Brain Anatomy

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Human Anatomy

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Brain Anatomy

This theory proposes that we can understand dreaming by applying the same cognitive concepts we use in studying the wake mind.Dreams are subconcious cognitive processing which involves information processing and memory.Thinking during dreams is similar to thinking in waking life. No special meaning to dreaming - simply dramatizations of general life concerns (ex)Defalt network - a collection of neurons that are active during mind wandering in the day when not focused on a task; dreams emerge from the activity of this network

Human Brain for Reference

Cognitive Theory


Why do we dream?

This theory states that dreaming occurs when the cerebral cortex synthesises neural signals generated from activity in the lower part of the brain.Dreams result from a brain's attempt to find logic in random brain acitivity (random neural firing) that occurs during sleepWhile awake- concious experience is droven by external stimuliWhile asleep- concious experience is driven by internally generated stimuli that have no apparent behavioral consequence. This activity commonly comes from neural activity in the brain stem. Stages of sleep cause different levels of neurotransmitters to raise and lower through stages of sleep affecting dream activity as well. Damage to a brain stem does not stop dreaming in many cases suggesting that the brain stem is not the only source of activity leading to dreams.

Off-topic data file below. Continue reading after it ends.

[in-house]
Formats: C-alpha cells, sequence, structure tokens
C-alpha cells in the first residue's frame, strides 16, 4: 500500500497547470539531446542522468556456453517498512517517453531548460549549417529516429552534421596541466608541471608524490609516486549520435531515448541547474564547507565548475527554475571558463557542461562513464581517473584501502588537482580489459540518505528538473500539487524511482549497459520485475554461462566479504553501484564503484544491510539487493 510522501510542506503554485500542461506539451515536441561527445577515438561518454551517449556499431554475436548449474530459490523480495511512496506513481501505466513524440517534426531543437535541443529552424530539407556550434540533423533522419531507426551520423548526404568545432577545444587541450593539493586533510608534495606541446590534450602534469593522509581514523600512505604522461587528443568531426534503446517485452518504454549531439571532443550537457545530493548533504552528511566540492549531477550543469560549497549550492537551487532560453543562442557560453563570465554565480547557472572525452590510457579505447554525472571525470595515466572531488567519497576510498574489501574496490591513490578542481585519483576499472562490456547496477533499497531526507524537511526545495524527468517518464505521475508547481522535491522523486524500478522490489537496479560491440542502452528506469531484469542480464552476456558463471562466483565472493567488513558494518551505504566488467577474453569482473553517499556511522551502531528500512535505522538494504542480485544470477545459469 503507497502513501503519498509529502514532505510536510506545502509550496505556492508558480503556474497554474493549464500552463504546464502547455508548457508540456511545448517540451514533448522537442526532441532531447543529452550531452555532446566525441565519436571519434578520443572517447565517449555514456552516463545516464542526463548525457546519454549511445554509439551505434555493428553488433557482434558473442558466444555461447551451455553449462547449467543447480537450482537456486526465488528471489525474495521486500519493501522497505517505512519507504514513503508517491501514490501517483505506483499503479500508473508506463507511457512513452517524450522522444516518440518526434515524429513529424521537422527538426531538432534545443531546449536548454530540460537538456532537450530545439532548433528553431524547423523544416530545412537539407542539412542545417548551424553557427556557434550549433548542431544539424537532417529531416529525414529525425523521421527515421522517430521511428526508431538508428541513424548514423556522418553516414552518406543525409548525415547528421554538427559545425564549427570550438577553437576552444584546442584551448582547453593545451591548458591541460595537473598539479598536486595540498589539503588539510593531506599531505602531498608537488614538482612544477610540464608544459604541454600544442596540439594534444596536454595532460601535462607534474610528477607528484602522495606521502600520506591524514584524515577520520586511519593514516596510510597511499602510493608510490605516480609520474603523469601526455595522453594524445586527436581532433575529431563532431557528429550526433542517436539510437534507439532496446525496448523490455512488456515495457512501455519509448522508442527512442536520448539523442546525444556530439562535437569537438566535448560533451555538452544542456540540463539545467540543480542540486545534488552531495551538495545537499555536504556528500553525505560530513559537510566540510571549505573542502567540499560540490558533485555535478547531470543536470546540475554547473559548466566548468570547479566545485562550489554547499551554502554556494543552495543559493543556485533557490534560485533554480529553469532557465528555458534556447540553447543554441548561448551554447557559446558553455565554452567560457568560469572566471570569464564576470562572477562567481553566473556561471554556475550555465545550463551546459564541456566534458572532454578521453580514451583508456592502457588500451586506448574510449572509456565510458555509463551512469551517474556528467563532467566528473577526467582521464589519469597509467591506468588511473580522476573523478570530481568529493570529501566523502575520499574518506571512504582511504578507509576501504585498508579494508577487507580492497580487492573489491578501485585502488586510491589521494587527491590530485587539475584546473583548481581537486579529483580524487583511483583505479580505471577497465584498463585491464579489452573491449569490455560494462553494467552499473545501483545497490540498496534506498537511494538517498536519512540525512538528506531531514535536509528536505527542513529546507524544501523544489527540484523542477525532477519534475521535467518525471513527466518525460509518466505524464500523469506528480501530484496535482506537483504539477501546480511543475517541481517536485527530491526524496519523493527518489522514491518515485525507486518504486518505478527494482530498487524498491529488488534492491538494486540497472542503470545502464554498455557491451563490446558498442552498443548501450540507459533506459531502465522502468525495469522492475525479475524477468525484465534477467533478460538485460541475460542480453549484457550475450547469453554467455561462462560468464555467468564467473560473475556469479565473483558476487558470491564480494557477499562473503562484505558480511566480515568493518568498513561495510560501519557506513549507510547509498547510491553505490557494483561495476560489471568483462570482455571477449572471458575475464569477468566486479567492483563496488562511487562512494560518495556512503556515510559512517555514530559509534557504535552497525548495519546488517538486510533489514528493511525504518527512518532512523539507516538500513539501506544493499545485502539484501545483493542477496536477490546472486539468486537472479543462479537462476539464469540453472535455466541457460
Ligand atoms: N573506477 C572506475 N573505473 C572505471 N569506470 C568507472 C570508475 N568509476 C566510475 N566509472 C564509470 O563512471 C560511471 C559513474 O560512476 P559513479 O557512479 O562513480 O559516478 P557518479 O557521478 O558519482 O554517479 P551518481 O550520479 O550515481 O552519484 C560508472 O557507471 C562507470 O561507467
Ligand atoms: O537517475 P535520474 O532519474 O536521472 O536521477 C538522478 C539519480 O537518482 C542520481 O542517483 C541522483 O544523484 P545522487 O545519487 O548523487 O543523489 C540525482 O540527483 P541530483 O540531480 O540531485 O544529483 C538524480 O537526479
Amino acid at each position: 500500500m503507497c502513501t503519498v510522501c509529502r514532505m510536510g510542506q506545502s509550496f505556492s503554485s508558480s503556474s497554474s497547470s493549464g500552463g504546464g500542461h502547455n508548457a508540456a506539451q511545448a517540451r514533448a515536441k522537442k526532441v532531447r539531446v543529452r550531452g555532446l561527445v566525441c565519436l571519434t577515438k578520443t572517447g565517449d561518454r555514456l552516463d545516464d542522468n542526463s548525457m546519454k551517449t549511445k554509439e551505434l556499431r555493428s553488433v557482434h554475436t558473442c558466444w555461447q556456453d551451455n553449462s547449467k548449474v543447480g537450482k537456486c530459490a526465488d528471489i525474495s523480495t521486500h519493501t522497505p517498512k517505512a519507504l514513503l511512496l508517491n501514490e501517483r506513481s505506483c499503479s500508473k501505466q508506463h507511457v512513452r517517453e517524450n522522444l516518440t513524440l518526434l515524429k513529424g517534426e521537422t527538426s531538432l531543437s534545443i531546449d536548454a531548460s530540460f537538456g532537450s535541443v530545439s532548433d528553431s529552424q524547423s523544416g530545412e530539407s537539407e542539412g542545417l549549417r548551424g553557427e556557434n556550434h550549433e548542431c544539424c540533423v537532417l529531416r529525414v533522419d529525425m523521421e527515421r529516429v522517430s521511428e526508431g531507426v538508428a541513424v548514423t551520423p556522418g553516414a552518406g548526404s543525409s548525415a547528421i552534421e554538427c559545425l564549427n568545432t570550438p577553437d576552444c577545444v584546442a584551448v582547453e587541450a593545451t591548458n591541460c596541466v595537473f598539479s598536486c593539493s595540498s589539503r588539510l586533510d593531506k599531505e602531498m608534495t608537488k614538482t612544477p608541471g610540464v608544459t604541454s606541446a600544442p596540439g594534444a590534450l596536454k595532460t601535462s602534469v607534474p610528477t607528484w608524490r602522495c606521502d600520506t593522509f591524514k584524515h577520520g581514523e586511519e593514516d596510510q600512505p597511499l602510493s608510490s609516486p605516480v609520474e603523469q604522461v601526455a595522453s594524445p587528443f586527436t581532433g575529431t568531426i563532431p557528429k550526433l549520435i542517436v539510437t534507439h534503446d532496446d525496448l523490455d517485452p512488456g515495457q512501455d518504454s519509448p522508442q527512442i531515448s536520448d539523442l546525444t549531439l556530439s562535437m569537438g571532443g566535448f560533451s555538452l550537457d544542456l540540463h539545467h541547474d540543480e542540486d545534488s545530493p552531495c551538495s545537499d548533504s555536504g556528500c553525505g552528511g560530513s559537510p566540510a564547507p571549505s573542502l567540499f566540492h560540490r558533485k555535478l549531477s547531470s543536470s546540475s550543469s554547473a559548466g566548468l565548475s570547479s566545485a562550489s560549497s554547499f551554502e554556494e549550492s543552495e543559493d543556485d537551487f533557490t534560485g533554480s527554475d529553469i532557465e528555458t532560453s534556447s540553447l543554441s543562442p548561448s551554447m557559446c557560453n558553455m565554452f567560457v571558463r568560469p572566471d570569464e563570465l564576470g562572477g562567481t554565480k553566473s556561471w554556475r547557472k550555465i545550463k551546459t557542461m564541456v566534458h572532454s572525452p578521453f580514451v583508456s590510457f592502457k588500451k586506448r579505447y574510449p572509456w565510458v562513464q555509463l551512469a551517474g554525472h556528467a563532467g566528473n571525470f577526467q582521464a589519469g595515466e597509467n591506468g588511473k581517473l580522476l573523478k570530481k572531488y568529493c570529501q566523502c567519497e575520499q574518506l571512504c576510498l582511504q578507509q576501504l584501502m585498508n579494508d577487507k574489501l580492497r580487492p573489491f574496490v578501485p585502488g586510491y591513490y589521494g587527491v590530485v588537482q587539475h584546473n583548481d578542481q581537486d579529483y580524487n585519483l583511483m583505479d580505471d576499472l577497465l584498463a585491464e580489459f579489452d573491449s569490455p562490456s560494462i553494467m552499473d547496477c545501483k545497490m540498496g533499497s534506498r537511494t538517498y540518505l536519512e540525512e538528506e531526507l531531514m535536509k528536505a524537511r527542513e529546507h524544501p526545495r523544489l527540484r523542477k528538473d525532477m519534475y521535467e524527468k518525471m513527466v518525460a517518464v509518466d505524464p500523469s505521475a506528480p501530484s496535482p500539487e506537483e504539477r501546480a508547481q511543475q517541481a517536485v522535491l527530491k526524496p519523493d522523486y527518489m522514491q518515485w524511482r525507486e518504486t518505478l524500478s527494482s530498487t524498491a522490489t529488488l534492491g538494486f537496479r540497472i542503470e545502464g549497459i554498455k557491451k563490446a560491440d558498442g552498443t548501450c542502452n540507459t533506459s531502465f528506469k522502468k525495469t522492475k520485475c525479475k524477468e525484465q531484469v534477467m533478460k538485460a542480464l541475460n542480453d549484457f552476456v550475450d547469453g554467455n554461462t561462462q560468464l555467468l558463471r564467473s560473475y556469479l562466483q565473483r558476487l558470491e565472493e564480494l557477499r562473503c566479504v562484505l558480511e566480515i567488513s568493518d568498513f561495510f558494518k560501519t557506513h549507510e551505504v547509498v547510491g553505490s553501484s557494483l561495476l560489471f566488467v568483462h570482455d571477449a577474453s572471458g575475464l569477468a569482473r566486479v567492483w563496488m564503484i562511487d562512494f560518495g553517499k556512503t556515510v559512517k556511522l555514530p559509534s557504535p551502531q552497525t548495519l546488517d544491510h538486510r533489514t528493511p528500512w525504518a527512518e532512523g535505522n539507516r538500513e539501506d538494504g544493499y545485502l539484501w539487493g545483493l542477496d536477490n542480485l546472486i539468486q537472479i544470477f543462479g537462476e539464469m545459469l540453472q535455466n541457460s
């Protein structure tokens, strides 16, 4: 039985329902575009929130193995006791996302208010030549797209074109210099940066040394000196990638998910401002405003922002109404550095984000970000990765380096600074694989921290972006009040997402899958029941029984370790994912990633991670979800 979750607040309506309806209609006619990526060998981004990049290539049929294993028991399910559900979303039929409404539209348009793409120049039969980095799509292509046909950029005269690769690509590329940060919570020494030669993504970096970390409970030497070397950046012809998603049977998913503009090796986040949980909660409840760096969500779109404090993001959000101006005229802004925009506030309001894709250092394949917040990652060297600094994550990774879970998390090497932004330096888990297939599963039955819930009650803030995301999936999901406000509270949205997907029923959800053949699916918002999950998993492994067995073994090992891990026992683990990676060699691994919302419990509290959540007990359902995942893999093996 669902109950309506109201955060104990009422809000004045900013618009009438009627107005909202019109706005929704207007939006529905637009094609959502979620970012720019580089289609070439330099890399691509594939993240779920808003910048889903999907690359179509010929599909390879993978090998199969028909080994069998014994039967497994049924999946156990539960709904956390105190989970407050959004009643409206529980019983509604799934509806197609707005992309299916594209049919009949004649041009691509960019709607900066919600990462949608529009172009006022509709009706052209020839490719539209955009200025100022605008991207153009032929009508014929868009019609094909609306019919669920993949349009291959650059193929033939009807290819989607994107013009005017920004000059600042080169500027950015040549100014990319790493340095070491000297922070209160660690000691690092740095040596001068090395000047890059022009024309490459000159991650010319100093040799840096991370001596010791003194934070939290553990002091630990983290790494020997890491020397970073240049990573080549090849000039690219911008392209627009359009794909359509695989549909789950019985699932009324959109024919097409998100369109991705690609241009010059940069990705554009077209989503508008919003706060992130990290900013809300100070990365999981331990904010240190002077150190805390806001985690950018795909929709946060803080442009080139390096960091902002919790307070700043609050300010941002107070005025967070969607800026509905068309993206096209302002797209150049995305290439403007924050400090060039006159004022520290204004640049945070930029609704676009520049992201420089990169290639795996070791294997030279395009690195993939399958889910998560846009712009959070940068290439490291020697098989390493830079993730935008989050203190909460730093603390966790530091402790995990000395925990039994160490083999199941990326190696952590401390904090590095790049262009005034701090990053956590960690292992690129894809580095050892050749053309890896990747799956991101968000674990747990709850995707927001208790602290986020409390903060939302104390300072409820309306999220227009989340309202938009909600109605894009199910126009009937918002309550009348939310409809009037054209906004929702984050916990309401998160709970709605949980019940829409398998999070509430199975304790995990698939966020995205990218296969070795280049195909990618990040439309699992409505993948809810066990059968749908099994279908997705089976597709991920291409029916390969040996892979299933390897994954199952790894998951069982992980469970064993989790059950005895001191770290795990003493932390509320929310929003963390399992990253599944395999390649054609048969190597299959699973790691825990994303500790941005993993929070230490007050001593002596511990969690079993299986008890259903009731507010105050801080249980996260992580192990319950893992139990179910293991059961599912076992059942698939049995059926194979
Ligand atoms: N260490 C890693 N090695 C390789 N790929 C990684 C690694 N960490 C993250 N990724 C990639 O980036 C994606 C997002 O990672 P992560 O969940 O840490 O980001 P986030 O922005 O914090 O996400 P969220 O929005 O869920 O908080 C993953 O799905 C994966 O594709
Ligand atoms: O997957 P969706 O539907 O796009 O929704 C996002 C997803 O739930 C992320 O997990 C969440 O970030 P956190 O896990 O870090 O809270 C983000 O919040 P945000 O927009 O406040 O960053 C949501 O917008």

Activation-Synthesis Theory

Many have the typical thought that dreams and nightmares symbolize unconcious wishes and that analysis could uncover hidden desires. Sigmund Freud came up with manifest content & latent content Manifest Content- the dream's surface content, which contains dream symbols that disguise the dream's true meaning Latent Content- the dream's hidden content or its unconscious, true meaning

Psychodynamic Approach

How to Lucid Dream

What do you dream?


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